It is one of those areas that IDS loves doing research on: a key driver undermining development (especially in West Africa, parts of Latin America and South and Southeast Asia), one that most traditional development agencies ignore, and one that brings different disciplines to the table.
One small indicator of the lack of interaction is that a Google search under "illicit drug and international development" yields no results.
We know drug use is bad for development: poor health (drug use is the fastest rising risk factor in the new global burden of disease estimates); conflict, violence, trafficking and other violations of rights to name a few.
But it turns out that attempts to control the supply of and demand for illicit drugs are also very bad for development, violating rights, generating conflict and many other unintended consequences. This is because these efforts are policing/security/punishment led on the demand side and on the supply side are about destruction of crops and external ideas about generating alternative livelihoods which have lots of unintended impacts. There is a nice summary of the state of the field here.
Can a better balance between a development and a security perspective help? I would think development has a lot to offer.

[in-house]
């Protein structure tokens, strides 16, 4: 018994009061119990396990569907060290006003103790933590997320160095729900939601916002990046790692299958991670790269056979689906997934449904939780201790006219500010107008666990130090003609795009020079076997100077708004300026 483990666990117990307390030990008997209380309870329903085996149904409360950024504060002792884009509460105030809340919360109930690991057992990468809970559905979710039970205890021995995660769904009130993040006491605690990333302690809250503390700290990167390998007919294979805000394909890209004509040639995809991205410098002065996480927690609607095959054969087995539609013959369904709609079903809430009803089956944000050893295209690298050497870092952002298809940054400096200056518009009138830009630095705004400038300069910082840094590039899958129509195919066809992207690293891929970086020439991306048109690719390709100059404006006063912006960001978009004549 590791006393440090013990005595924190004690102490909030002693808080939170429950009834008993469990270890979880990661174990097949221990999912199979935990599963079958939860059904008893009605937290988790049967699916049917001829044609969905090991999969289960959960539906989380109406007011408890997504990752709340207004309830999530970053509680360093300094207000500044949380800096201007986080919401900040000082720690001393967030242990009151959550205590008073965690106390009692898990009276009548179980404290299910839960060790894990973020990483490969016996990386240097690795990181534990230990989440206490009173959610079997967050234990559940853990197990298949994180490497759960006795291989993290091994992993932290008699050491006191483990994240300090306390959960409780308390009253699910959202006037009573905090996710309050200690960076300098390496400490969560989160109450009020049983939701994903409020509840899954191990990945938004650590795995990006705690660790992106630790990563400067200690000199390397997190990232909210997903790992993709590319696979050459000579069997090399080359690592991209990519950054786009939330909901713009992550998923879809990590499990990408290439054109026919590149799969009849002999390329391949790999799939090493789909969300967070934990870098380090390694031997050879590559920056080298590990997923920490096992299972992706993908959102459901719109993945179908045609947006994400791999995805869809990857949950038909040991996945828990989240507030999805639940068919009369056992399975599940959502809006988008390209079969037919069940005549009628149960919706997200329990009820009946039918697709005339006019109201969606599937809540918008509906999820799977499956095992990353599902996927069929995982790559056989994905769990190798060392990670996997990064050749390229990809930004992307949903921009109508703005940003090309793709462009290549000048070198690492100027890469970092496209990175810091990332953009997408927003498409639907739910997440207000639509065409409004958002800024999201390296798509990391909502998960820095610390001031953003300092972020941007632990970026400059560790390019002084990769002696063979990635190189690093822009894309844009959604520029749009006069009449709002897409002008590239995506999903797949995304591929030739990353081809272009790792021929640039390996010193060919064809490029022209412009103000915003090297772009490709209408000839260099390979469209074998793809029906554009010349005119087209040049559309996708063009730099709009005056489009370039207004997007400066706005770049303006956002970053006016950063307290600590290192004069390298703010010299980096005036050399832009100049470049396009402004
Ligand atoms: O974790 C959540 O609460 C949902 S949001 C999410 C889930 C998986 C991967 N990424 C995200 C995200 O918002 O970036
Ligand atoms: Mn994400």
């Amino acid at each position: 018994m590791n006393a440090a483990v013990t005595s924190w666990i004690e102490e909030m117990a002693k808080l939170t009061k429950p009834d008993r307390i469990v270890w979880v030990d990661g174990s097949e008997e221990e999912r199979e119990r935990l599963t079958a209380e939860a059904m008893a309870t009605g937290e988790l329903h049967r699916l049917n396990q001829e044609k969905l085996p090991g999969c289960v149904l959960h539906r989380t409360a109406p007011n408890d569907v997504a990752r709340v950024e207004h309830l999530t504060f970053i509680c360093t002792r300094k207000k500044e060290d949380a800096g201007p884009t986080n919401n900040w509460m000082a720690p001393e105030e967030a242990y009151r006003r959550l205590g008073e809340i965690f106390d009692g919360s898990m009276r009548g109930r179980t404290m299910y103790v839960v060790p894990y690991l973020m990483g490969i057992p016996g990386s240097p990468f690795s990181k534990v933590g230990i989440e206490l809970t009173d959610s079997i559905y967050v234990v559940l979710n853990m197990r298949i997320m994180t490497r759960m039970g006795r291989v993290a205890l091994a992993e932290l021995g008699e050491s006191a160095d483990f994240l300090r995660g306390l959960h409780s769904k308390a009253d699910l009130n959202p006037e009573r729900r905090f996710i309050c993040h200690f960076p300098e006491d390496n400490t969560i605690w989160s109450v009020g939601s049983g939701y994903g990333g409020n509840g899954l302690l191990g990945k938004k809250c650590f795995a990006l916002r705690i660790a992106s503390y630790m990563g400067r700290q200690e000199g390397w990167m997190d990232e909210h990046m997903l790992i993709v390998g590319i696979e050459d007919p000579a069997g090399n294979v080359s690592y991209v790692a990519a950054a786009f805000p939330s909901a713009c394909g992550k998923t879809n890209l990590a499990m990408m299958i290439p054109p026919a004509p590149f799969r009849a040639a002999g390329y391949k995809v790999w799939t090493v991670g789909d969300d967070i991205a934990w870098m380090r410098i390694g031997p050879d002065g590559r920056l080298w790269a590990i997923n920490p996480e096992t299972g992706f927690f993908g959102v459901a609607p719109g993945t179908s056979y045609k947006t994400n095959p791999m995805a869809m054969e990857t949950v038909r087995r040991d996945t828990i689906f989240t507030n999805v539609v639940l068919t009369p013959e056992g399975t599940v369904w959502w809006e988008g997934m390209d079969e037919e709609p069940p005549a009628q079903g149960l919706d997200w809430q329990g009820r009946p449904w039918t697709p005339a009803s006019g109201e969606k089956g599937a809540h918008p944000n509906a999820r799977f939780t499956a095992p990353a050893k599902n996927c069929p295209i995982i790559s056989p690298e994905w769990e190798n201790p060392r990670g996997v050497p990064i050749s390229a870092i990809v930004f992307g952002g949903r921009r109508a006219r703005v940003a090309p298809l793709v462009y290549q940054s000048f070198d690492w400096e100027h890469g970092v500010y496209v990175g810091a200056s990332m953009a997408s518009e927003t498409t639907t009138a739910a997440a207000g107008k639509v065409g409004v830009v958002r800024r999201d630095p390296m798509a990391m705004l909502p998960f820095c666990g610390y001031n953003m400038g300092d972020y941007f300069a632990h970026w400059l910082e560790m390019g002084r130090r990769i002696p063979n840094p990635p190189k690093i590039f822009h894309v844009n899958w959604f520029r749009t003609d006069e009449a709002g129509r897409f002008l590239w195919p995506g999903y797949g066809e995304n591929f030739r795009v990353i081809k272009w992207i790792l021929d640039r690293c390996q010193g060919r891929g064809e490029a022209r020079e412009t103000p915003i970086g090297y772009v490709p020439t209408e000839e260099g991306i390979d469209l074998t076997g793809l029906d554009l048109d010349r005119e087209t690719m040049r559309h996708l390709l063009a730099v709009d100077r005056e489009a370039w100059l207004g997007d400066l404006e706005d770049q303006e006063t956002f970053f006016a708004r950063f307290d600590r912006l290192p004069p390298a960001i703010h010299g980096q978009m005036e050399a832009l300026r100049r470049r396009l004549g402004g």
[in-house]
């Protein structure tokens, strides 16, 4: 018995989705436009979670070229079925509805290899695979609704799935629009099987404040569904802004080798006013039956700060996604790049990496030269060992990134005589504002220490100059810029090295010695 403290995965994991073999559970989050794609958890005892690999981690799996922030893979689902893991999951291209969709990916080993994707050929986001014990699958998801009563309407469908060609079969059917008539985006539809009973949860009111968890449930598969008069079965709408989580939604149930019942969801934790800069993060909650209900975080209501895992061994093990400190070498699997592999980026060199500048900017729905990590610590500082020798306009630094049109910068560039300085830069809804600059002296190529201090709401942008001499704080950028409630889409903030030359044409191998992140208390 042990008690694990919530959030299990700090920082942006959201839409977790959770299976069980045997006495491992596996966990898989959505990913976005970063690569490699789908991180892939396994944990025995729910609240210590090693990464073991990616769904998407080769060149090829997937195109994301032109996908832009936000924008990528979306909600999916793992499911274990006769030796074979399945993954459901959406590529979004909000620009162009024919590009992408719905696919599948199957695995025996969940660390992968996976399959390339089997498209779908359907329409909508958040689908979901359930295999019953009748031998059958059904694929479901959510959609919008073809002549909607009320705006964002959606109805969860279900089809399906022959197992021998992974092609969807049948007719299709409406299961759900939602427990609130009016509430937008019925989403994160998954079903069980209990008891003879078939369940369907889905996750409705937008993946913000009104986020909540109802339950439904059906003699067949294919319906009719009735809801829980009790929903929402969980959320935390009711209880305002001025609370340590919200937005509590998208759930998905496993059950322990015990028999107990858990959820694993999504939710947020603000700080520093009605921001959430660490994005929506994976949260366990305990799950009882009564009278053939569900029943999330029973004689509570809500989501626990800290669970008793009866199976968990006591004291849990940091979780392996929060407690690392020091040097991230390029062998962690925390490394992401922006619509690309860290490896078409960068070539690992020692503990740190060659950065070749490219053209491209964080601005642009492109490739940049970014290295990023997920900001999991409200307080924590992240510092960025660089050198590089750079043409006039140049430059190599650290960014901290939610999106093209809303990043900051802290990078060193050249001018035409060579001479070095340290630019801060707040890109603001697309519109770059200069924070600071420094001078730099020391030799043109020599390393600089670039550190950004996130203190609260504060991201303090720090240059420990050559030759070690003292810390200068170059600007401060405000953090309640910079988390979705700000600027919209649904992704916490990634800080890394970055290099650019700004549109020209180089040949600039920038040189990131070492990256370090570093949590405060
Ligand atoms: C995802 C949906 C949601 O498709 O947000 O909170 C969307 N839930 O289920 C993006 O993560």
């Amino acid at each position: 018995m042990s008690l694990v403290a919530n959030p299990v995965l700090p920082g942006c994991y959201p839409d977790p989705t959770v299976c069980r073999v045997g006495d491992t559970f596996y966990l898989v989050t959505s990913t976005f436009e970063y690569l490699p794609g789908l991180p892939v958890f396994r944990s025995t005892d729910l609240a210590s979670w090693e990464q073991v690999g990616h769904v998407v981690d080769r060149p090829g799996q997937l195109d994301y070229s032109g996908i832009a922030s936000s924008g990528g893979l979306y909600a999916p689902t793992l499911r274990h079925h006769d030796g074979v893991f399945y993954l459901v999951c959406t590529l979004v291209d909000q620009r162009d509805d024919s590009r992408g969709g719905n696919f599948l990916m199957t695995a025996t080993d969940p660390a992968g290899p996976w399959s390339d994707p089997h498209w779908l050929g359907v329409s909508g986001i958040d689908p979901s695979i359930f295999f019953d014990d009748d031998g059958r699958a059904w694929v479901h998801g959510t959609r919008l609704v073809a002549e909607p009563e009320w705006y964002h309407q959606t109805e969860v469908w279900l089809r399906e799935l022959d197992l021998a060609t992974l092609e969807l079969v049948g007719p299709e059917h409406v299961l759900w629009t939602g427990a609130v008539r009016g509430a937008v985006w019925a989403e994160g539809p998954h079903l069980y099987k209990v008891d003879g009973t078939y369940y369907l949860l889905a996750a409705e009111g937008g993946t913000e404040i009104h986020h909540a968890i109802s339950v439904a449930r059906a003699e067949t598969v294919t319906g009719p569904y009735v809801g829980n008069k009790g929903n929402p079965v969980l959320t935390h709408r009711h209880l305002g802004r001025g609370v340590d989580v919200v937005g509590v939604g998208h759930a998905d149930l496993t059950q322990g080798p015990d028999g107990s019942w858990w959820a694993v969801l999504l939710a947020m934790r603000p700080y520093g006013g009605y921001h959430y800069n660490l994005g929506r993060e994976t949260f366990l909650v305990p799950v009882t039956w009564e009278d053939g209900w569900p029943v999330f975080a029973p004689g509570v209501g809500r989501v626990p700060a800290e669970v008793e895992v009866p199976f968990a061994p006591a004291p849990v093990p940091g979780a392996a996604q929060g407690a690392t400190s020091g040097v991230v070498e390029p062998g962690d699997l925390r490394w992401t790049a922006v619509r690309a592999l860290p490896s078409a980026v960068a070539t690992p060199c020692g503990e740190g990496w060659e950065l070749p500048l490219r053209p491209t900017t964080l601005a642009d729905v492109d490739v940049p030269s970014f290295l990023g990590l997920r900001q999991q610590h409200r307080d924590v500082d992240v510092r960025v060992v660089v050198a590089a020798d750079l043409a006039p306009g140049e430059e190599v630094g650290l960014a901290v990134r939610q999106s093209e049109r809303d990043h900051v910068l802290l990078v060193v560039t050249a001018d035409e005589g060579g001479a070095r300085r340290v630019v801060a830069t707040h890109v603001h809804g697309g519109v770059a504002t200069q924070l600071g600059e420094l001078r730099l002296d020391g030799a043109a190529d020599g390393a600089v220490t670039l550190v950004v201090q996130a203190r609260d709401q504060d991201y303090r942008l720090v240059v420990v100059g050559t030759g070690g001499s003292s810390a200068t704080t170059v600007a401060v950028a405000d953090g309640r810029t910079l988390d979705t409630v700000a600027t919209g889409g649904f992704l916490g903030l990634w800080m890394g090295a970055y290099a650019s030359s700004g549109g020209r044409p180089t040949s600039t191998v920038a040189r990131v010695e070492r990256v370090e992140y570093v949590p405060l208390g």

- On incentives, the work on horizontal inequalities (the work pioneered by Frances Stewart on inequalities across identity based groups) gives us insights into greed and grievance; and work linking bad governance in the rich countries (around arms control and illicit financial flows) with bad governance in the south should have some broader lessons for drug policy
- On context, the development community's work on (a) locating de facto authority in ungoverned spaces, (b) promoting voices from the margins and (c) realising rights in difficult contexts can surely help.
- On policies, our work on the following should have lessons that read across: (a) health systems and social protection-how they can work better for those at the margins of society and (b) infrastructure--how to make groups less remote spatially and (c) gender based violence--how to change community norms as to what is acceptable via social movements.
There is not much research in this area, but two things seem clear to people who work in this area: (1) the current illicit drug policies are not working well for development and (2) the drug policy and development communities do not get enough opportunities to work together.
My IDS colleague Markus Schultze-Kraft deserves a lot of credit for attempting to bridge these two worlds and the Open Society Foundations should also be recognised as being a leader in this rather unfashionable but critical field.